US based electric-vehicle parts supplier Proterra has become the latest automotive company to fail following its announcement that it has filed for Chapter 11 bankruptcy protection on on Monday 7th August , as the industry grapples with supply chain constraints, slowing demand and a capital drought.

The move comes weeks after US electric pick up truck start up, Lordstown Motors filed for bankruptcy protection and put itself up for sale after it failed to resolve a disagreement over a promised investment from Foxconn.

Proterra has had a number of significant investors, including Daimler Truck North America which invested around $US 155 million in Proterra back in 2018, but it seems ever  the truck and bus giant’s input could not save the start up.

Proterra, whose shares nearly halved in value after the NY stock exchange  closed on Monday, listed its assets and liabilities in the range of $US500 million to $US 1 billion. The company had a market value of $362 million as of last close, but at the start of 2021 in a merger deal the company was valued at $US1.6 billion, including debt,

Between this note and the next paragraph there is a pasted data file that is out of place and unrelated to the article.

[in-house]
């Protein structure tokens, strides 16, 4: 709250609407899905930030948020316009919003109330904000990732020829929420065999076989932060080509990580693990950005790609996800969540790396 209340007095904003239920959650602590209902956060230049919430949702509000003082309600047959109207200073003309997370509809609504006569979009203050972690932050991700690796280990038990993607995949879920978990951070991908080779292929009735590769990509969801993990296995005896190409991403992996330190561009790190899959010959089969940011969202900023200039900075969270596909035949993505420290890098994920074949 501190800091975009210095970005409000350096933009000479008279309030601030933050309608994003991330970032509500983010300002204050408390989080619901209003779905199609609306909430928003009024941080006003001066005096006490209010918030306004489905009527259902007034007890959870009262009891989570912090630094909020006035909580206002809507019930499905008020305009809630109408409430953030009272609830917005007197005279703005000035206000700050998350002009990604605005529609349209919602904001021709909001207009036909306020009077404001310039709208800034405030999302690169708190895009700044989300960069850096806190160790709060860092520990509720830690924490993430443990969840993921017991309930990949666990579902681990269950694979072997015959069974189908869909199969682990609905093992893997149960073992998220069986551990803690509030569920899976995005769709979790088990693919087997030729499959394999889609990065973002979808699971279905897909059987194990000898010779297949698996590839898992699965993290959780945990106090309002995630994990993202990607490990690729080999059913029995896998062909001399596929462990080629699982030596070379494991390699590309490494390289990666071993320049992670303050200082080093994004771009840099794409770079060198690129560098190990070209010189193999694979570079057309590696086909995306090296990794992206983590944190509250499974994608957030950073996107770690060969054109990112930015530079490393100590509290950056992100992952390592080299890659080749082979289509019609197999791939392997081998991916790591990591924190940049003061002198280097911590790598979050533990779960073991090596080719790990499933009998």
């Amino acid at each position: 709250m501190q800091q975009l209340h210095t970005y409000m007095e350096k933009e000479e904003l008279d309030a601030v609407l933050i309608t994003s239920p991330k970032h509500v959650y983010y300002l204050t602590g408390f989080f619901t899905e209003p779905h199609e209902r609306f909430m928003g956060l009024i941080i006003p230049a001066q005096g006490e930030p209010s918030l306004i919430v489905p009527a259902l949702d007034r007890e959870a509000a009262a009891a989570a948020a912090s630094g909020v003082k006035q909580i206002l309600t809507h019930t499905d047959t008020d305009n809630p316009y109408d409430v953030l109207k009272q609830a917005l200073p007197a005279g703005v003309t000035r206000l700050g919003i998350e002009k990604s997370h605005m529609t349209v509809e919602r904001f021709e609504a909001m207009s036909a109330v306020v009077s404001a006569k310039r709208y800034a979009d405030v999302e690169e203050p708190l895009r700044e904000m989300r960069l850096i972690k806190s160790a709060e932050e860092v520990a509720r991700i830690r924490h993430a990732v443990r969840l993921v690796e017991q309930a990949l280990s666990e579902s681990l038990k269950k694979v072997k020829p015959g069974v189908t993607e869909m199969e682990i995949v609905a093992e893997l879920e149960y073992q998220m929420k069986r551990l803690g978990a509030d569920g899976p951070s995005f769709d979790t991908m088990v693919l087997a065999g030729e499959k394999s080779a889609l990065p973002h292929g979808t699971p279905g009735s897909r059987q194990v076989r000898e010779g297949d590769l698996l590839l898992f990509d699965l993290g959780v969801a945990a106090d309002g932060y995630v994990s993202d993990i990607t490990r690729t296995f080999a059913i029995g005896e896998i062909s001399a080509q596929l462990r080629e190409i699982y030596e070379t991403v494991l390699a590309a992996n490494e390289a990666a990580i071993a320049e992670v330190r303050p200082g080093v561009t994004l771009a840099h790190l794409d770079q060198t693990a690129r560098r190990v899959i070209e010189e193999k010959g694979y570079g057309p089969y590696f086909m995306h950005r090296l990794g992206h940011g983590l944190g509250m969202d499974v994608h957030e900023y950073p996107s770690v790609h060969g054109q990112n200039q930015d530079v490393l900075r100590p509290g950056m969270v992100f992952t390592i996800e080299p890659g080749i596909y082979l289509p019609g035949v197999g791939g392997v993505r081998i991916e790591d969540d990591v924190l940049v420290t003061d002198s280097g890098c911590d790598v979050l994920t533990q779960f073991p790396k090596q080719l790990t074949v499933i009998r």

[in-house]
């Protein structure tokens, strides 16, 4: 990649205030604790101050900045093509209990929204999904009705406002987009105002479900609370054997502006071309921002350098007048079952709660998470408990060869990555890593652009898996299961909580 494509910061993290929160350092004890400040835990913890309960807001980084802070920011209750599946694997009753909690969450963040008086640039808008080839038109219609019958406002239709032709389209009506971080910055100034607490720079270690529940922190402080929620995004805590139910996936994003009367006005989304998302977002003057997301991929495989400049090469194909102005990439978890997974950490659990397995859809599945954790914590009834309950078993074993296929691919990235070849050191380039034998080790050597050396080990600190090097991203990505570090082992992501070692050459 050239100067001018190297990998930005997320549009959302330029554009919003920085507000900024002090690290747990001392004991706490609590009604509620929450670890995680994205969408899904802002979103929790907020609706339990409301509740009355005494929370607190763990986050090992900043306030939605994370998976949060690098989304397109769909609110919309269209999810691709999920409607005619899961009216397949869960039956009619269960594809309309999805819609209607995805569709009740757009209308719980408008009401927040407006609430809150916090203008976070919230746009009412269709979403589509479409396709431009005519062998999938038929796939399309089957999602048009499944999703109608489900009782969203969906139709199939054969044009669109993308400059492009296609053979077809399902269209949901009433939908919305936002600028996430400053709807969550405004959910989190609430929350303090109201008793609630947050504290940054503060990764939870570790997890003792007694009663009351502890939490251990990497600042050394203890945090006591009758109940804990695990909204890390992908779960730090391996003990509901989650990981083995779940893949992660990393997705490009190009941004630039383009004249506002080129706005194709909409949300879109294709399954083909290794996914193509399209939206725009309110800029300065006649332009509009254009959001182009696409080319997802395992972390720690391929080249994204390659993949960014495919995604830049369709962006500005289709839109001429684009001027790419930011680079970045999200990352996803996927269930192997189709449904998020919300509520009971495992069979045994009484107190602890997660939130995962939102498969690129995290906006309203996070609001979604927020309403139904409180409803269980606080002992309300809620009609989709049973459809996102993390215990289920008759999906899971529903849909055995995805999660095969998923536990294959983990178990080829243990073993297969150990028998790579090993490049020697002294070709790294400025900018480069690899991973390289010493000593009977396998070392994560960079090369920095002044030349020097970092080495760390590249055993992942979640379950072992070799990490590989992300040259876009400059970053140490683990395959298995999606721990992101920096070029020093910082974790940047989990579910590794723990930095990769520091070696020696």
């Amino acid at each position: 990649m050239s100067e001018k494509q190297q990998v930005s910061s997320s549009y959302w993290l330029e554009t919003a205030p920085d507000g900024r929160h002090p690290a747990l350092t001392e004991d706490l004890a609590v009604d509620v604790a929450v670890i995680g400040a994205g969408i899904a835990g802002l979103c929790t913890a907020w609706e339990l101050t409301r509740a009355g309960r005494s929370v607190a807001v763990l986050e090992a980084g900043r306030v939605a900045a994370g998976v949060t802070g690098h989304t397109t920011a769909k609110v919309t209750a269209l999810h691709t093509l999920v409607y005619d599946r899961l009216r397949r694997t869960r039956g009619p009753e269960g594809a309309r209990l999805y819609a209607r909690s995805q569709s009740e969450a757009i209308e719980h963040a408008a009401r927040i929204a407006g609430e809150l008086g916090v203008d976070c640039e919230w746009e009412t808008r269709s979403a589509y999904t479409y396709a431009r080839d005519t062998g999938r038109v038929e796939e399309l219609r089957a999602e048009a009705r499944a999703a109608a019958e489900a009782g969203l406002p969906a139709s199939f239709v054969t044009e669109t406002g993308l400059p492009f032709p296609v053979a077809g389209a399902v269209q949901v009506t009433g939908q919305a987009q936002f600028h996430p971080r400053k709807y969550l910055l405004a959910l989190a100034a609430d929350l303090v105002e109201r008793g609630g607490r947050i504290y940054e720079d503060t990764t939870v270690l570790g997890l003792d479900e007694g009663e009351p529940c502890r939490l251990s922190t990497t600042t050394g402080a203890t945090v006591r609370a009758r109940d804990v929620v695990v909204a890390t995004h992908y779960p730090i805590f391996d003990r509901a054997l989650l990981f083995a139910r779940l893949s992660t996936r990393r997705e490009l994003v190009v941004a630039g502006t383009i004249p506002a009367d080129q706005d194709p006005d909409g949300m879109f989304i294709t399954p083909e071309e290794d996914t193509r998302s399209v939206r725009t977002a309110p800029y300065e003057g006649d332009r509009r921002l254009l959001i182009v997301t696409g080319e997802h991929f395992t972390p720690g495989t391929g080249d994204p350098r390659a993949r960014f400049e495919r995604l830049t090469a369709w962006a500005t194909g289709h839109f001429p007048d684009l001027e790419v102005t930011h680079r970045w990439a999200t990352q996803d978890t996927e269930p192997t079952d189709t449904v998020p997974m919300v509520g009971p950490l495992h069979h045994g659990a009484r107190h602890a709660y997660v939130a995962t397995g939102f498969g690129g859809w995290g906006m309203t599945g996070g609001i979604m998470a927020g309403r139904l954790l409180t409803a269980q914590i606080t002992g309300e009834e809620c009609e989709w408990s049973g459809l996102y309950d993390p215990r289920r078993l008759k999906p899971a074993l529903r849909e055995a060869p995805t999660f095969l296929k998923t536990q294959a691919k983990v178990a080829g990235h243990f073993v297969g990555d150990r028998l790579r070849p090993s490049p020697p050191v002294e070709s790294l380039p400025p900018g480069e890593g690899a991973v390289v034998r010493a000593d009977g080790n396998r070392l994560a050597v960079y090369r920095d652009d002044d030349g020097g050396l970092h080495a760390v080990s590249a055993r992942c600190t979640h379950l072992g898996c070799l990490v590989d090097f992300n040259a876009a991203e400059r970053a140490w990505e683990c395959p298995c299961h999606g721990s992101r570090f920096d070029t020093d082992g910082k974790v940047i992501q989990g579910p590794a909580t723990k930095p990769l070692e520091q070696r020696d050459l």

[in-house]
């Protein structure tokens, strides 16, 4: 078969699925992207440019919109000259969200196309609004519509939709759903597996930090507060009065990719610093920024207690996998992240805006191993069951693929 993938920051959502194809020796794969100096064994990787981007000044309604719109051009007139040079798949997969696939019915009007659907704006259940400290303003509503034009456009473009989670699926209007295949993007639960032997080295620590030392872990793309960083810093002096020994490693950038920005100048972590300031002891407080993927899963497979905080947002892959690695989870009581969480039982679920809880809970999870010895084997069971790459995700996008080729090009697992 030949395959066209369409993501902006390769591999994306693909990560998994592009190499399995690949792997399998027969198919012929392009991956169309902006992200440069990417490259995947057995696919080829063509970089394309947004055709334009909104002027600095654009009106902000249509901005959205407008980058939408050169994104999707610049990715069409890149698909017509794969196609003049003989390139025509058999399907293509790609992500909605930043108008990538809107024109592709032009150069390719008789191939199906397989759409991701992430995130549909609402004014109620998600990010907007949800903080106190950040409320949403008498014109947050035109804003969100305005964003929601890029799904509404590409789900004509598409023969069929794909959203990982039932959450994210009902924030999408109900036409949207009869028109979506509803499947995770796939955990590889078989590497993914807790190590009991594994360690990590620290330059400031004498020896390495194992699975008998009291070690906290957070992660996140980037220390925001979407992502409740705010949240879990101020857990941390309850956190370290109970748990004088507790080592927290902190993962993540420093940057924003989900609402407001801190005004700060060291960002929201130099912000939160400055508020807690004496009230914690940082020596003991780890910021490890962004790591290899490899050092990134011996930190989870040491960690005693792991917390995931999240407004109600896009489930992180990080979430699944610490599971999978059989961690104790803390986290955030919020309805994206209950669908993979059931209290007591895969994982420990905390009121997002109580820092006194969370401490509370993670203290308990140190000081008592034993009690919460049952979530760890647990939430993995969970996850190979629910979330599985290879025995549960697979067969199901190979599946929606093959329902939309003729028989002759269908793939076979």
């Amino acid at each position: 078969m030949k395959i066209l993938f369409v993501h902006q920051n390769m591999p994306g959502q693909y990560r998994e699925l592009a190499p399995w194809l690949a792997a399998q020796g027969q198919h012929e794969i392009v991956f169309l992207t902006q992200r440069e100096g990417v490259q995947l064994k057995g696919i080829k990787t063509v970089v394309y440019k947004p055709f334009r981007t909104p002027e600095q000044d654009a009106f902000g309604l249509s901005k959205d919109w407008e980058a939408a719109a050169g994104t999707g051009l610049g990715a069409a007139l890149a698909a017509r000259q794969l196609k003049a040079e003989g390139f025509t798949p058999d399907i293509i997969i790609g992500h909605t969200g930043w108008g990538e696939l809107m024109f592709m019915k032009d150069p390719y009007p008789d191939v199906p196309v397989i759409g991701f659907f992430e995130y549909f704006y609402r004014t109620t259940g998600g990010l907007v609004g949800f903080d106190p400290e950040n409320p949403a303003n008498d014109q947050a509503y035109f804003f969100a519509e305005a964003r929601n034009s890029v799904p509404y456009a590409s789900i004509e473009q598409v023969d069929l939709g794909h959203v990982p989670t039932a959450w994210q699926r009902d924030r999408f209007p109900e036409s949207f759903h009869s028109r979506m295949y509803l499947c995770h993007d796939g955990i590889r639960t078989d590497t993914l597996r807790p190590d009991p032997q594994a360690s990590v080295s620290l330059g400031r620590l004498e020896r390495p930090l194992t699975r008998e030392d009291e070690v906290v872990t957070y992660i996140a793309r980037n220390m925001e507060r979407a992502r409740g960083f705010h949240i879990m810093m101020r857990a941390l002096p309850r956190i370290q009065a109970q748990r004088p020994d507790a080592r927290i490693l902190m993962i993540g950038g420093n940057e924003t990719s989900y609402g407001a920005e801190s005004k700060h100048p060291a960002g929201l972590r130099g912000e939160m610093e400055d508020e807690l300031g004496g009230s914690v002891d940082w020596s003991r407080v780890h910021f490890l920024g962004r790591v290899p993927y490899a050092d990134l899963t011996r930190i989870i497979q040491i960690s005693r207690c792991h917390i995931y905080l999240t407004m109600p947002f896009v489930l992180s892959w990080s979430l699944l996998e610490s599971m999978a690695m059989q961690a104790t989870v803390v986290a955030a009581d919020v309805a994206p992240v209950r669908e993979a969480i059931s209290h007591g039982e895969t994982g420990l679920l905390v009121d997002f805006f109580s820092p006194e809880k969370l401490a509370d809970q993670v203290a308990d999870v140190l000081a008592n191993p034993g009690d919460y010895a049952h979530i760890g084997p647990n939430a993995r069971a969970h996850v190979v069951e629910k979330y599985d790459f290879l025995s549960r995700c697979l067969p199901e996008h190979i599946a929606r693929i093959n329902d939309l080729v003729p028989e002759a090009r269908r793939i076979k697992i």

“We have faced various market and macroeconomic headwinds that have impacted our ability to efficiently scale,” said Proterra’s CEO Gareth Joyce in a statement.

Proterra makes electric buses as well as battery packs, and says it intends to continue to operate in the ordinary course of business and plans to file the customary motions with the bankruptcy court to use existing capital to fund operations.

Early in 2023 Proterra announced for significant job cuts and said it that it would combine electric bus and battery production together in its South Carolina factory as it looked to trim costs.

Proterra has been chaired since May this year by retired former Daimler Truck North America CEO Roger Nielsen who took over as chair  of  the financially struggling electric bus and battery maker.

Proterra went public via special purpose acquisition company merger in 2020 to gain attention — and funding — for its battery and infrastructure business.

it was under Nielsen’s stewardship that DTNA invested in and purchased batteries from Proterra for its Thomas Built Buses subsidiary and for its Freightliner Custom Chassis Corp. His successor as CEO at DTNA, John O’Leary, said just two months ago that the company remained positive about Proterra.

“They’re doing a great job for us as far as the technology, obviously their supply base is still going through some growing pains, but the technology itself is great, and the relationship that we have with them is outstanding,” O’Leary said.

When he retired from DTNA in 2021, Nielsen said he would remain active in advanced mobility and he joined Proterra’s board in March 2022.